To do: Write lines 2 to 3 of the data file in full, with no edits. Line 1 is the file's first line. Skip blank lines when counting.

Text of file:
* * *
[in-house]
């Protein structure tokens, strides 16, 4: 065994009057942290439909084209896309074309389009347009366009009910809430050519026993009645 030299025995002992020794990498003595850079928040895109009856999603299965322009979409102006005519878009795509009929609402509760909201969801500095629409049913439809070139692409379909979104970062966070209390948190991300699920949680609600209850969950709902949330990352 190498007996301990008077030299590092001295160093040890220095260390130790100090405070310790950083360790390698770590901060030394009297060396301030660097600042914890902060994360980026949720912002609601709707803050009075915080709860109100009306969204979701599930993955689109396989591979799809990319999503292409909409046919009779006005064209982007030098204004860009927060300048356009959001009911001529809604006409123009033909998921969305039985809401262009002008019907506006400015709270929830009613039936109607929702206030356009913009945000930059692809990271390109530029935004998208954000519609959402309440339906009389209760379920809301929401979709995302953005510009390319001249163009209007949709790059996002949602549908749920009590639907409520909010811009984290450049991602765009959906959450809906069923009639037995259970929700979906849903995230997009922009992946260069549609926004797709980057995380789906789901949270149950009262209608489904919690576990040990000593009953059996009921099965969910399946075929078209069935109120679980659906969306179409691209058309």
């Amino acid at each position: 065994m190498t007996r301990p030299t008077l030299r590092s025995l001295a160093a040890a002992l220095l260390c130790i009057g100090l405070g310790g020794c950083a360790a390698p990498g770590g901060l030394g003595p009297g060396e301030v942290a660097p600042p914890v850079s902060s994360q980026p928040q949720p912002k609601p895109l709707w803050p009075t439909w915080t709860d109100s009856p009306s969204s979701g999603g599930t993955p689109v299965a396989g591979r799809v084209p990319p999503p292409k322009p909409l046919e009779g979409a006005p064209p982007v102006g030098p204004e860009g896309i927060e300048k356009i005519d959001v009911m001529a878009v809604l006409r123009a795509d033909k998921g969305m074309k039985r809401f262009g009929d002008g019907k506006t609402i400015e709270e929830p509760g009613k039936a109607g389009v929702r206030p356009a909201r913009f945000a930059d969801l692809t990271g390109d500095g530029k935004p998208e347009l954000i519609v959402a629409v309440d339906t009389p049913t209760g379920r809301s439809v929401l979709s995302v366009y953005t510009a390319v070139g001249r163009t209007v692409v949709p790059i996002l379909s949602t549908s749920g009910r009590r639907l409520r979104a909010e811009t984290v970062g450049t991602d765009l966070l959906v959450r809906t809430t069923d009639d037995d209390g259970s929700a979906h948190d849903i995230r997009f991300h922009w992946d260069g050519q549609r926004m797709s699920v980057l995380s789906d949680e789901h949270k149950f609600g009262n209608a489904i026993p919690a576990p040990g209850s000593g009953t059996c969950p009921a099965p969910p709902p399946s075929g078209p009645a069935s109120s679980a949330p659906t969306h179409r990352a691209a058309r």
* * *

């Protein structure tokens, strides 16, 4: 065994009057942290439909084209896309074309389009347009366009009910809430050519026993009645 030299025995002992020794990498003595850079928040895109009856999603299965322009979409102006005519878009795509009929609402509760909201969801500095629409049913439809070139692409379909979104970062966070209390948190991300699920949680609600209850969950709902949330990352 190498007996301990008077030299590092001295160093040890220095260390130790100090405070310790950083360790390698770590901060030394009297060396301030660097600042914890902060994360980026949720912002609601709707803050009075915080709860109100009306969204979701599930993955689109396989591979799809990319999503292409909409046919009779006005064209982007030098204004860009927060300048356009959001009911001529809604006409123009033909998921969305039985809401262009002008019907506006400015709270929830009613039936109607929702206030356009913009945000930059692809990271390109530029935004998208954000519609959402309440339906009389209760379920809301929401979709995302953005510009390319001249163009209007949709790059996002949602549908749920009590639907409520909010811009984290450049991602765009959906959450809906069923009639037995259970929700979906849903995230997009922009992946260069549609926004797709980057995380789906789901949270149950009262209608489904919690576990040990000593009953059996009921099965969910399946075929078209069935109120679980659906969306179409691209058309």
């Amino acid at each position: 065994m190498t007996r301990p030299t008077l030299r590092s025995l001295a160093a040890a002992l220095l260390c130790i009057g100090l405070g310790g020794c950083a360790a390698p990498g770590g901060l030394g003595p009297g060396e301030v942290a660097p600042p914890v850079s902060s994360q980026p928040q949720p912002k609601p895109l709707w803050p009075t439909w915080t709860d109100s009856p009306s969204s979701g999603g599930t993955p689109v299965a396989g591979r799809v084209p990319p999503p292409k322009p909409l046919e009779g979409a006005p064209p982007v102006g030098p204004e860009g896309i927060e300048k356009i005519d959001v009911m001529a878009v809604l006409r123009a795509d033909k998921g969305m074309k039985r809401f262009g009929d002008g019907k506006t609402i400015e709270e929830p509760g009613k039936a109607g389009v929702r206030p356009a909201r913009f945000a930059d969801l692809t990271g390109d500095g530029k935004p998208e347009l954000i519609v959402a629409v309440d339906t009389p049913t209760g379920r809301s439809v929401l979709s995302v366009y953005t510009a390319v070139g001249r163009t209007v692409v949709p790059i996002l379909s949602t549908s749920g009910r009590r639907l409520r979104a909010e811009t984290v970062g450049t991602d765009l966070l959906v959450r809906t809430t069923d009639d037995d209390g259970s929700a979906h948190d849903i995230r997009f991300h922009w992946d260069g050519q549609r926004m797709s699920v980057l995380s789906d949680e789901h949270k149950f609600g009262n209608a489904i026993p919690a576990p040990g209850s000593g009953t059996c969950p009921a099965p969910p709902p399946s075929g078209p009645a069935s109120s679980a949330p659906t969306h179409r990352a691209a058309r």